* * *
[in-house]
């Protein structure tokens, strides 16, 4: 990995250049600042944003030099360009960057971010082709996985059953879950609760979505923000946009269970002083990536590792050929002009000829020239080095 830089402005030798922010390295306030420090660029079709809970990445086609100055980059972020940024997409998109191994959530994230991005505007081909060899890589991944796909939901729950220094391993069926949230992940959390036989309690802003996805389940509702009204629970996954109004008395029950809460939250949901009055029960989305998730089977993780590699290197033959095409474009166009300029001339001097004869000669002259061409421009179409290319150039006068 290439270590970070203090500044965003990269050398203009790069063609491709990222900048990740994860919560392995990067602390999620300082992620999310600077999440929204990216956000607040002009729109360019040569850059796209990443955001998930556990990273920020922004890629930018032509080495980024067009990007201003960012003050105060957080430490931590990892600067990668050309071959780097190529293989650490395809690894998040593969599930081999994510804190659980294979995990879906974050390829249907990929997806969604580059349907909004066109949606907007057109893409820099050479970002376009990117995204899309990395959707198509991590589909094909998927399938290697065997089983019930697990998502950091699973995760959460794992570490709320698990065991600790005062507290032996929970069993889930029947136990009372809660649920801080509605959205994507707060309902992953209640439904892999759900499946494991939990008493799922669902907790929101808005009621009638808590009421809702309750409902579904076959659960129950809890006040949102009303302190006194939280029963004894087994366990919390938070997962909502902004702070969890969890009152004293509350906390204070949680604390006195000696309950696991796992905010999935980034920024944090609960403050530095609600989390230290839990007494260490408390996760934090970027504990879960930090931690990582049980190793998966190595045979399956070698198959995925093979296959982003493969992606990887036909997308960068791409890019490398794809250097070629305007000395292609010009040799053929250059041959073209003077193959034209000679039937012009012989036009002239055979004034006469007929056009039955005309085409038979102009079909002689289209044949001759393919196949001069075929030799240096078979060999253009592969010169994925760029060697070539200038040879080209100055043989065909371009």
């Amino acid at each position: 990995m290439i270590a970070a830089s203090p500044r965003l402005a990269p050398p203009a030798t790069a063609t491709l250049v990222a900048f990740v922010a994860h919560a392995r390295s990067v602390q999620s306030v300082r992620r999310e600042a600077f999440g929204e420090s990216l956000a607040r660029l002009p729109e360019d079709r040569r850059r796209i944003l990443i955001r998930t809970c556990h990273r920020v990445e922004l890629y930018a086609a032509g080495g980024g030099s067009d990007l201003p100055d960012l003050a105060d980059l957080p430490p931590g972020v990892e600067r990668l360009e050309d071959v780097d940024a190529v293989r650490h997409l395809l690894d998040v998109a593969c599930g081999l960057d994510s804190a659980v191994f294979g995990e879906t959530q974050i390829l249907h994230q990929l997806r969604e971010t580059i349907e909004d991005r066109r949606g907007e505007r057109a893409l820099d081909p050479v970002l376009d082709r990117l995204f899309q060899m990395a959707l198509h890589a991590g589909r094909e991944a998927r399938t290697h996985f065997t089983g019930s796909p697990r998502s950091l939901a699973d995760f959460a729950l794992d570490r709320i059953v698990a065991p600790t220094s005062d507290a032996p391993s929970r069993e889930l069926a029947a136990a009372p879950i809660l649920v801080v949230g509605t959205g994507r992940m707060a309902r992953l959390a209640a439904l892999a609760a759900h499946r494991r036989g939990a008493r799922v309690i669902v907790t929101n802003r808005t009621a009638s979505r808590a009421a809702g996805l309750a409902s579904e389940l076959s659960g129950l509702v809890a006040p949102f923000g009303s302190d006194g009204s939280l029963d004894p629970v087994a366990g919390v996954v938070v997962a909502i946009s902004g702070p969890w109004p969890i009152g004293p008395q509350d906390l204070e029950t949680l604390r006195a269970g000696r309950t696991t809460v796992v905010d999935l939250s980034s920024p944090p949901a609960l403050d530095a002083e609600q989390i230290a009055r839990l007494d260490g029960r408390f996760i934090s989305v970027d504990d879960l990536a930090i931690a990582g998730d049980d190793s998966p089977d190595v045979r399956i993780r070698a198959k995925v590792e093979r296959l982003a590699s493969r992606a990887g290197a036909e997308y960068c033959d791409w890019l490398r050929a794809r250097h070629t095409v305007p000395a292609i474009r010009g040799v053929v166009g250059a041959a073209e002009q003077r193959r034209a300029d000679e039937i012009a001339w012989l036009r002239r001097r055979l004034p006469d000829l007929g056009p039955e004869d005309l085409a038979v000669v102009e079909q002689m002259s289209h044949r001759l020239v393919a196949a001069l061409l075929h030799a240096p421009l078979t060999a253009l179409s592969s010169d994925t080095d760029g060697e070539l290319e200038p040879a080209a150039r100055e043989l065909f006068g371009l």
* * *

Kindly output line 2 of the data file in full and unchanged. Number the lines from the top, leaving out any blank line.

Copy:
């Protein structure tokens, strides 16, 4: 990995250049600042944003030099360009960057971010082709996985059953879950609760979505923000946009269970002083990536590792050929002009000829020239080095 830089402005030798922010390295306030420090660029079709809970990445086609100055980059972020940024997409998109191994959530994230991005505007081909060899890589991944796909939901729950220094391993069926949230992940959390036989309690802003996805389940509702009204629970996954109004008395029950809460939250949901009055029960989305998730089977993780590699290197033959095409474009166009300029001339001097004869000669002259061409421009179409290319150039006068 290439270590970070203090500044965003990269050398203009790069063609491709990222900048990740994860919560392995990067602390999620300082992620999310600077999440929204990216956000607040002009729109360019040569850059796209990443955001998930556990990273920020922004890629930018032509080495980024067009990007201003960012003050105060957080430490931590990892600067990668050309071959780097190529293989650490395809690894998040593969599930081999994510804190659980294979995990879906974050390829249907990929997806969604580059349907909004066109949606907007057109893409820099050479970002376009990117995204899309990395959707198509991590589909094909998927399938290697065997089983019930697990998502950091699973995760959460794992570490709320698990065991600790005062507290032996929970069993889930029947136990009372809660649920801080509605959205994507707060309902992953209640439904892999759900499946494991939990008493799922669902907790929101808005009621009638808590009421809702309750409902579904076959659960129950809890006040949102009303302190006194939280029963004894087994366990919390938070997962909502902004702070969890969890009152004293509350906390204070949680604390006195000696309950696991796992905010999935980034920024944090609960403050530095609600989390230290839990007494260490408390996760934090970027504990879960930090931690990582049980190793998966190595045979399956070698198959995925093979296959982003493969992606990887036909997308960068791409890019490398794809250097070629305007000395292609010009040799053929250059041959073209003077193959034209000679039937012009012989036009002239055979004034006469007929056009039955005309085409038979102009079909002689289209044949001759393919196949001069075929030799240096078979060999253009592969010169994925760029060697070539200038040879080209100055043989065909371009």